For some it might seem as if Silverstein—in the absence of a complete memoir, or a complete novel—has decided to conveniently fuse them both. To take the easy way out. But for Silverstein, splitting the difference proves an honest and legitimate choice. At worst he may be faulted for the early confusion between fact and fiction, but it’s a confusion that eventually gets ironed out. The reader grasps how the wheels temporarily interlock during the changeovers, and how Silverstein the chronicler inspires Silverstein the character. At that point, the boundaries between chapters—and indeed, between genres—become less important than the larger narrative that’s starting to build. His various migrations reveal a writer not simply in quest of a good story, but on a journey to discover his own voice.
In those invented chapters, what Silverstein does, essentially, is to throw up a fictionalized double of himself. It brings to mind Nathan Zuckerman, in Roth’s The Ghost Writer, whose own frustrations lead him to spool out an imagined version of his life (a version that the reader will likewise need time to realize is an invention). In the second chapter, Silverstein‘s invented tale lands him with a photographer from The New Yorker, who has shown up for an article on Midland, Texas (of George W. Bush fame). While serving as the man’s chauffeur, Silverstein learns that a New Yorker writer has already passed through and is at work on the same drought story Silverstein has been struggling to get off the ground. The news is devastating to him. His confidence shaken, he questions whether he has the “professional ferocity” to succeed in the field. In his tailspin he describes himself driving “aimlessly by…cracked sidewalks and empty car lots, waiting for a direction.” Just as with the previous chapter, the author’s waywardness becomes a segue to the book’s next episode. By chapter’s end he’s speaking of a return to the poetry he previously abandoned, allowing his invented episode to lay the groundwork for his crossover back into factual territory.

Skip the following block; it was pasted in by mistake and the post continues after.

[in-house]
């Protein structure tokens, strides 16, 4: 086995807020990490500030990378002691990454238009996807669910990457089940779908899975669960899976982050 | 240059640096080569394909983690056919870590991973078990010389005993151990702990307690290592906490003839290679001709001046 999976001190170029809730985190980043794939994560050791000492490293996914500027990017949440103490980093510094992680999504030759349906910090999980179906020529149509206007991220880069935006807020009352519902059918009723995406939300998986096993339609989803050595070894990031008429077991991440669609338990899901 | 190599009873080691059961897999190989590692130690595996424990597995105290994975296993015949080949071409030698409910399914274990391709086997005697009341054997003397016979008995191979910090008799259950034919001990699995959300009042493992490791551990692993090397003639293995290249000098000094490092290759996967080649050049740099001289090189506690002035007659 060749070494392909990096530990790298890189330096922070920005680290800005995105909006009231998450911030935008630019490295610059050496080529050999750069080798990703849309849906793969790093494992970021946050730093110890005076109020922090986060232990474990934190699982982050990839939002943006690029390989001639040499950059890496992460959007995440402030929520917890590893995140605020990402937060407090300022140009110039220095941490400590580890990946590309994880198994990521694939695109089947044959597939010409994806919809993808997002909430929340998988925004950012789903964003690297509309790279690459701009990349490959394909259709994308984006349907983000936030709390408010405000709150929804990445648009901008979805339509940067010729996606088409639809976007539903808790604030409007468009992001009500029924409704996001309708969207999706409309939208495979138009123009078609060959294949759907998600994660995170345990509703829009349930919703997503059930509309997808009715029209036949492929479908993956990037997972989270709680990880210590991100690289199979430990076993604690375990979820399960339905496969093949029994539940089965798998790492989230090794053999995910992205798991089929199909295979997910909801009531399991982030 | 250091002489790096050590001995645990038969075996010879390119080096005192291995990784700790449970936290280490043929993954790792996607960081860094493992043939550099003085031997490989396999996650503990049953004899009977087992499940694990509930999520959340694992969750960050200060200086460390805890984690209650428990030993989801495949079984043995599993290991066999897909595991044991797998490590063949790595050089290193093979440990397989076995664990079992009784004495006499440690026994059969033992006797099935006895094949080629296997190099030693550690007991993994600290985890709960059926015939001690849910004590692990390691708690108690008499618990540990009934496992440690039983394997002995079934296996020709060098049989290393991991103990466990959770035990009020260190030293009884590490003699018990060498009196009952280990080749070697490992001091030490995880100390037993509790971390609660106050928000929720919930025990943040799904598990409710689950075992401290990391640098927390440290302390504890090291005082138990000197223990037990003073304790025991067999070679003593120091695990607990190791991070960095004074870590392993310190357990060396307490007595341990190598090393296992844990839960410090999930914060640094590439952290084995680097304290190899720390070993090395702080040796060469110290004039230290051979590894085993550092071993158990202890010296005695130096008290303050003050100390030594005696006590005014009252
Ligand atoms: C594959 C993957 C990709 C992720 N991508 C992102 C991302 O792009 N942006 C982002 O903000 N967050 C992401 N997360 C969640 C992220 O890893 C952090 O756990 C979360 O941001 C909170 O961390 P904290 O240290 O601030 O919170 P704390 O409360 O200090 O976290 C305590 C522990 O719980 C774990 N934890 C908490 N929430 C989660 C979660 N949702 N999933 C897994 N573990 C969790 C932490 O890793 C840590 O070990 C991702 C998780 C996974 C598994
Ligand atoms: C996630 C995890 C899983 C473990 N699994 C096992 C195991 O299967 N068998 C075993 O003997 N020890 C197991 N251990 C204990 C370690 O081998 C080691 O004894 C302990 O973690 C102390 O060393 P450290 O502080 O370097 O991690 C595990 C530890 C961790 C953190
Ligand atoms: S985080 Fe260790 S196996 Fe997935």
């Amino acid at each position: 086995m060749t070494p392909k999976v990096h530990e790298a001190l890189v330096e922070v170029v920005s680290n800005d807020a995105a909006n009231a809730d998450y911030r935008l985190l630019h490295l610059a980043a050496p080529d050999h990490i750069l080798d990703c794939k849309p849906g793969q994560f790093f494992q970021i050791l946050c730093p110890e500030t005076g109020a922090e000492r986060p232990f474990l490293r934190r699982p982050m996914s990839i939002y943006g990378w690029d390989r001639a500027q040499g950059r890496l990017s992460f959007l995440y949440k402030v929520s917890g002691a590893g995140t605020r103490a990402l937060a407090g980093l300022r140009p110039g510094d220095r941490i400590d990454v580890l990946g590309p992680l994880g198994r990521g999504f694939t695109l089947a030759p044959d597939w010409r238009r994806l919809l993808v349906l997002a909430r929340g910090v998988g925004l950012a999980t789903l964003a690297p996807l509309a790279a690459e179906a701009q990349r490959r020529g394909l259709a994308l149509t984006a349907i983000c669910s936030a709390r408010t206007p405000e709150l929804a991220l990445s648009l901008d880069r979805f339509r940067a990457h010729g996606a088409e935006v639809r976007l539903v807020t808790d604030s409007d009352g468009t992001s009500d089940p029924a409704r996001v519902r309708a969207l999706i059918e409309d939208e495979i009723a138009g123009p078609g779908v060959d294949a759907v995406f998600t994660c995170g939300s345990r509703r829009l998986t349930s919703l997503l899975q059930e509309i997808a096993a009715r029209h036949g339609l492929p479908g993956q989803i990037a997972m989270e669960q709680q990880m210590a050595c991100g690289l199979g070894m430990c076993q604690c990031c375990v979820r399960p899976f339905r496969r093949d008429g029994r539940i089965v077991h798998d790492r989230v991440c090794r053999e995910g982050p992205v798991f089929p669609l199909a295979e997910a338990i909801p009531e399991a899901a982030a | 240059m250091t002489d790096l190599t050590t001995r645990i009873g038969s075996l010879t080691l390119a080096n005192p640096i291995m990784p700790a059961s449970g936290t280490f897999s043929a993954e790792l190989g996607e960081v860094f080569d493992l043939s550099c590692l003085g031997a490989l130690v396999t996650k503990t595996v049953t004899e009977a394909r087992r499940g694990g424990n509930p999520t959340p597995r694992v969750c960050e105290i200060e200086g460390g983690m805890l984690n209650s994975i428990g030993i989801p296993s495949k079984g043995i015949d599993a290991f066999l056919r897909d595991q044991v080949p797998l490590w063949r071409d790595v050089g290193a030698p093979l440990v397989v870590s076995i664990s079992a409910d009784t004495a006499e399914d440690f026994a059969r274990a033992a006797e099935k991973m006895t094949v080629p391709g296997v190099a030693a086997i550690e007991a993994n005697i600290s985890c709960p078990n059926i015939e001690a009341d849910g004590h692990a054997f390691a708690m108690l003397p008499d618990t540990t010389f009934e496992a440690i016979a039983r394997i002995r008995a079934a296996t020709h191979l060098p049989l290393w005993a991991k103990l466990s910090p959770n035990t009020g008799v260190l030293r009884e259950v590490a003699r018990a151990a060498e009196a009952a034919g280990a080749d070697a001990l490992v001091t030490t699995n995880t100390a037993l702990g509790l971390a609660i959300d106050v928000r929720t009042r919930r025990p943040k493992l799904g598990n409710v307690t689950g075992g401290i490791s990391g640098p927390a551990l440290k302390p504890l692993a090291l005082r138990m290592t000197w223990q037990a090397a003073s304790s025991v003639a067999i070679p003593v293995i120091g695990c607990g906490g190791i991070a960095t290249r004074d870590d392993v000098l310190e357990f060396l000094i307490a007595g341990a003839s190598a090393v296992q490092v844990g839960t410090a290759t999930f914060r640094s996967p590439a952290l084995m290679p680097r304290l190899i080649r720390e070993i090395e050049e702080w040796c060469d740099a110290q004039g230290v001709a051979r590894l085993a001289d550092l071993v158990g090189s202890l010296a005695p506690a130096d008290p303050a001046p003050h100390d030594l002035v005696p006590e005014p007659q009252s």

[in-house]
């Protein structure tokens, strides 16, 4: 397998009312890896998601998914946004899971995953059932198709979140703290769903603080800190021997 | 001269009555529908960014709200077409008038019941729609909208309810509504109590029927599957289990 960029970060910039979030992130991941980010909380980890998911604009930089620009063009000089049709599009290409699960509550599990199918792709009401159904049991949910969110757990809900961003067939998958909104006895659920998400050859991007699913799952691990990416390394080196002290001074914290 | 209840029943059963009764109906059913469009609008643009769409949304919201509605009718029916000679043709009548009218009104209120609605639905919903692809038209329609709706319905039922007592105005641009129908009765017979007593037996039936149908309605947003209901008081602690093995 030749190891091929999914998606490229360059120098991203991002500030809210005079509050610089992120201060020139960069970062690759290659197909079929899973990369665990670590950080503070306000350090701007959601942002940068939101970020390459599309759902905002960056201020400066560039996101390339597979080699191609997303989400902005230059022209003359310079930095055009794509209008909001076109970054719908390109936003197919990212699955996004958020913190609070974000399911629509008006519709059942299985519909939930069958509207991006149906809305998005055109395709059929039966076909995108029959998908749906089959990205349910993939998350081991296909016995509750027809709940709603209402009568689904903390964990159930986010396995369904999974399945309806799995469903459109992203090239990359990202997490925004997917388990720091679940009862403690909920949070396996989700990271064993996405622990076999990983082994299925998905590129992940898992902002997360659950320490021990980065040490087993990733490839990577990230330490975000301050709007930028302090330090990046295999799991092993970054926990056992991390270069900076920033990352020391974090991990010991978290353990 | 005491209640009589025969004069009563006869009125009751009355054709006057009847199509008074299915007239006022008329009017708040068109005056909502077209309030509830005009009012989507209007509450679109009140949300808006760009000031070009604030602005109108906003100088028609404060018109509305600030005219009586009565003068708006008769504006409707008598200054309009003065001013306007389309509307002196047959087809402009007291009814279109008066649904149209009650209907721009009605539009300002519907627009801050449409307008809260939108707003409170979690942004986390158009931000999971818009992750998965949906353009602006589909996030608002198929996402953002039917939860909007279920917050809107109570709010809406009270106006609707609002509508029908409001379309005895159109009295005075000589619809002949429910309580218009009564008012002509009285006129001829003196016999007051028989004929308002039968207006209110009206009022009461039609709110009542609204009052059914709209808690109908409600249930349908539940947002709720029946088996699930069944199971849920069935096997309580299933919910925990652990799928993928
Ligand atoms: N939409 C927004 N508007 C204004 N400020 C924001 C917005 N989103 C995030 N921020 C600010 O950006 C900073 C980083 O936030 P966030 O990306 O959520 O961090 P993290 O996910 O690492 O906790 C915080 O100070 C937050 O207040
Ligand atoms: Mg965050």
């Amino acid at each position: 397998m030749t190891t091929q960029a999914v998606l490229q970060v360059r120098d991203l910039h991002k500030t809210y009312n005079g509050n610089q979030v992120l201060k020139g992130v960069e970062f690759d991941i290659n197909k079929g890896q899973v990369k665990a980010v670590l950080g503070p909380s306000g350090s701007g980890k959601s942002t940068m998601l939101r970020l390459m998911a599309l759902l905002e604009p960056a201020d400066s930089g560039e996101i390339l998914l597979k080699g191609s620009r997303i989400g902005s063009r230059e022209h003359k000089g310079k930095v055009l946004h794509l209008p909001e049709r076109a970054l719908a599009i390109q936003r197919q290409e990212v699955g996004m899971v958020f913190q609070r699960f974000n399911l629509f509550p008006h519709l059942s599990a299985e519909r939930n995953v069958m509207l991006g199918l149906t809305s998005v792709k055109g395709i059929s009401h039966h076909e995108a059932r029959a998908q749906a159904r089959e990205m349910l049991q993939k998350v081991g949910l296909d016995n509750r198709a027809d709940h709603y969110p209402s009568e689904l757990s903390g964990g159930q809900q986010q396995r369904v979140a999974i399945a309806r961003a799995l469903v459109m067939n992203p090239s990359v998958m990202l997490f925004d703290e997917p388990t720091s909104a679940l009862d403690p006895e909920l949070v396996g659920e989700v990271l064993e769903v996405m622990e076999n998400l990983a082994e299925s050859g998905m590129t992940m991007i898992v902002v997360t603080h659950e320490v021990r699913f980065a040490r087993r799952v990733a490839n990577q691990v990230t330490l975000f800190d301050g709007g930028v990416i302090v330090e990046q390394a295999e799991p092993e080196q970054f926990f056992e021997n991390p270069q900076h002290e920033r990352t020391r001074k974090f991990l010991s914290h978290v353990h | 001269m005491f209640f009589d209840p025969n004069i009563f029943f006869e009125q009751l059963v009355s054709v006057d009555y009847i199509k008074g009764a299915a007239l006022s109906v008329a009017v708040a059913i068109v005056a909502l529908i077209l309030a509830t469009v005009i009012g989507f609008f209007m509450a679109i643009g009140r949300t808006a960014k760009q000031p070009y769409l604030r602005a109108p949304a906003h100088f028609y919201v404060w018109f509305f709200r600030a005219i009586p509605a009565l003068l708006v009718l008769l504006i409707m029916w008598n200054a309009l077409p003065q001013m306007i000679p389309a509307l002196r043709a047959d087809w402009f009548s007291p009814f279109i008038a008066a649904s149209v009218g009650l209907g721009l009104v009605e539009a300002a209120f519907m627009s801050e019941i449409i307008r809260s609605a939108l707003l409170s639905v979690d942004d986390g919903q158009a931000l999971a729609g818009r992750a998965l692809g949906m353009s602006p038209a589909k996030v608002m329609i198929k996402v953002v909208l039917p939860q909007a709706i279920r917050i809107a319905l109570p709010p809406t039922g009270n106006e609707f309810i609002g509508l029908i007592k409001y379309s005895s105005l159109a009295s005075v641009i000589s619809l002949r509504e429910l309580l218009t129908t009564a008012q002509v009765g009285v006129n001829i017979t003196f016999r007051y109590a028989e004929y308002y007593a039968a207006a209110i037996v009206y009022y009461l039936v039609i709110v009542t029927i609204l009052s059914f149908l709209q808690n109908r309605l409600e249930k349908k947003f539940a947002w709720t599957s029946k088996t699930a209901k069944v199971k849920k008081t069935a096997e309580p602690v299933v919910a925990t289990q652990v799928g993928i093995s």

Such is the book’s pattern. The author’s real life misadventures inspire their fictional counterpart, and the fiction in turn dovetails with the next stage of his itinerary. As he hops from Texas to Louisiana to Mexico, Silverstein is like a recurring protagonist in a collection of linked stories. After bumping around at a Famous Poets Convention in Reno, Nevada, he’ll embark on a treasure hunt in the Louisiana gulf, in search of a 200-year-old pirate’s chest; after covering the opening of a McDonald’s in Zacatecas (one of only two remaining McDonald’s-free zones in all of North America), he’ll travel to California to write a belated story on an expatriate Mexican who was elected to—and then removed from—mayoral office in his homeland. A certain level of suspense attends each of these tales, but there’s another dividend slowly starting to accrue. As the author sets both his feet and his pen moving, still hoping to “have journalism figured out,” the narrative gains a momentum that surpasses any self-contained chapter. He admits that “everything’s been done before,” yet still he continues to unfold his maps. He remains dogged in his search for story, somehow drawing from an endless reserve of hope. It’s a great lesson for any writer. In the absence of the one big scoop he’s after, he begins to make smaller discoveries along the way. Each flop becomes a precursor to self-understanding; every mishap provides him the fuel to pick up his feet—and his pen—once more.
All told, the combined tales within his “chronicle” seem to point Silverstein in a clearer direction about what his writing means to him. If he fails to answer his own basic question about “what is journalism,” he nevertheless succeeds at incorporating fact and fiction, along with history and folklore, into a single narrative. Whatever confusion may exist at the outset (perhaps some readers will be less troubled by this than others), it is a confusion that eventually ceases to matter. The book settles more squarely on its intentions, the reader becomes calibrated, and he gets on board with Silverstein’s quest to find his footing in the world. Where Silverstein sets his flag down, finally, may best be viewed as a kind of middle ground: a place halfway between his inclination to tell the truth, and toward “lying for the pure joy of lying.” He speaks of this happy medium in a reference to a controversial book by Joseph H. Ingraham, 150 years earlier. Ingraham, writing on the pirate Jean Lafitte, was called out by his critics for his dubious mix of history with legend. It is a criticism that Ingraham readily acknowledges, stating that Lafitte’s “only biographer at last must be the romancer.” This defense seems somewhere close to Silverstein’s own heart. By the end, his book has been transformed from a chronicle in fact and fiction to one that’s about fact and fiction. Both he and the work become a larger study of the creative process, wherein the writer digs around with different tools in hopes of discovering his own voice.